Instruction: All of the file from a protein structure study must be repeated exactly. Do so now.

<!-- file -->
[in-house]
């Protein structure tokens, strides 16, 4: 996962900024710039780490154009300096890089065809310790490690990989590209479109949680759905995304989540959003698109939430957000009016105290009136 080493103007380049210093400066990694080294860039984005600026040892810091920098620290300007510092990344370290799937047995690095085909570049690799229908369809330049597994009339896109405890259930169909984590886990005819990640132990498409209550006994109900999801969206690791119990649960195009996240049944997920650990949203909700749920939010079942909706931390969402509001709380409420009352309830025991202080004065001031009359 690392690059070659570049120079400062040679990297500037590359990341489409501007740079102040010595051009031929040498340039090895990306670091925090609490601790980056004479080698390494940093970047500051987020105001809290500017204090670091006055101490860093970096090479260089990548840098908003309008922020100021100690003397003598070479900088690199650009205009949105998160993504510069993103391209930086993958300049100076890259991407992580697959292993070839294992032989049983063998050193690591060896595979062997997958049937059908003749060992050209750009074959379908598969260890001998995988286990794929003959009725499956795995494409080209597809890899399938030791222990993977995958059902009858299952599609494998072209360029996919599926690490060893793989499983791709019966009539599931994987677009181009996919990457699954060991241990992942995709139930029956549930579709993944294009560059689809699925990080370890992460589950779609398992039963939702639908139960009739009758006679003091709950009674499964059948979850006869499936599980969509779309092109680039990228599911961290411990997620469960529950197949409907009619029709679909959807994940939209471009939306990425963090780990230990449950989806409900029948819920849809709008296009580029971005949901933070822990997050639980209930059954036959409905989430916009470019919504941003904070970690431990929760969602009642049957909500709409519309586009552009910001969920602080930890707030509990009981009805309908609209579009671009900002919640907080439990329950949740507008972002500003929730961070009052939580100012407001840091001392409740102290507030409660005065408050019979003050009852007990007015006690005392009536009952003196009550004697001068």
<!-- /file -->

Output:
[in-house]
């Protein structure tokens, strides 16, 4: 996962900024710039780490154009300096890089065809310790490690990989590209479109949680759905995304989540959003698109939430957000009016105290009136 080493103007380049210093400066990694080294860039984005600026040892810091920098620290300007510092990344370290799937047995690095085909570049690799229908369809330049597994009339896109405890259930169909984590886990005819990640132990498409209550006994109900999801969206690791119990649960195009996240049944997920650990949203909700749920939010079942909706931390969402509001709380409420009352309830025991202080004065001031009359 690392690059070659570049120079400062040679990297500037590359990341489409501007740079102040010595051009031929040498340039090895990306670091925090609490601790980056004479080698390494940093970047500051987020105001809290500017204090670091006055101490860093970096090479260089990548840098908003309008922020100021100690003397003598070479900088690199650009205009949105998160993504510069993103391209930086993958300049100076890259991407992580697959292993070839294992032989049983063998050193690591060896595979062997997958049937059908003749060992050209750009074959379908598969260890001998995988286990794929003959009725499956795995494409080209597809890899399938030791222990993977995958059902009858299952599609494998072209360029996919599926690490060893793989499983791709019966009539599931994987677009181009996919990457699954060991241990992942995709139930029956549930579709993944294009560059689809699925990080370890992460589950779609398992039963939702639908139960009739009758006679003091709950009674499964059948979850006869499936599980969509779309092109680039990228599911961290411990997620469960529950197949409907009619029709679909959807994940939209471009939306990425963090780990230990449950989806409900029948819920849809709008296009580029971005949901933070822990997050639980209930059954036959409905989430916009470019919504941003904070970690431990929760969602009642049957909500709409519309586009552009910001969920602080930890707030509990009981009805309908609209579009671009900002919640907080439990329950949740507008972002500003929730961070009052939580100012407001840091001392409740102290507030409660005065408050019979003050009852007990007015006690005392009536009952003196009550004697001068």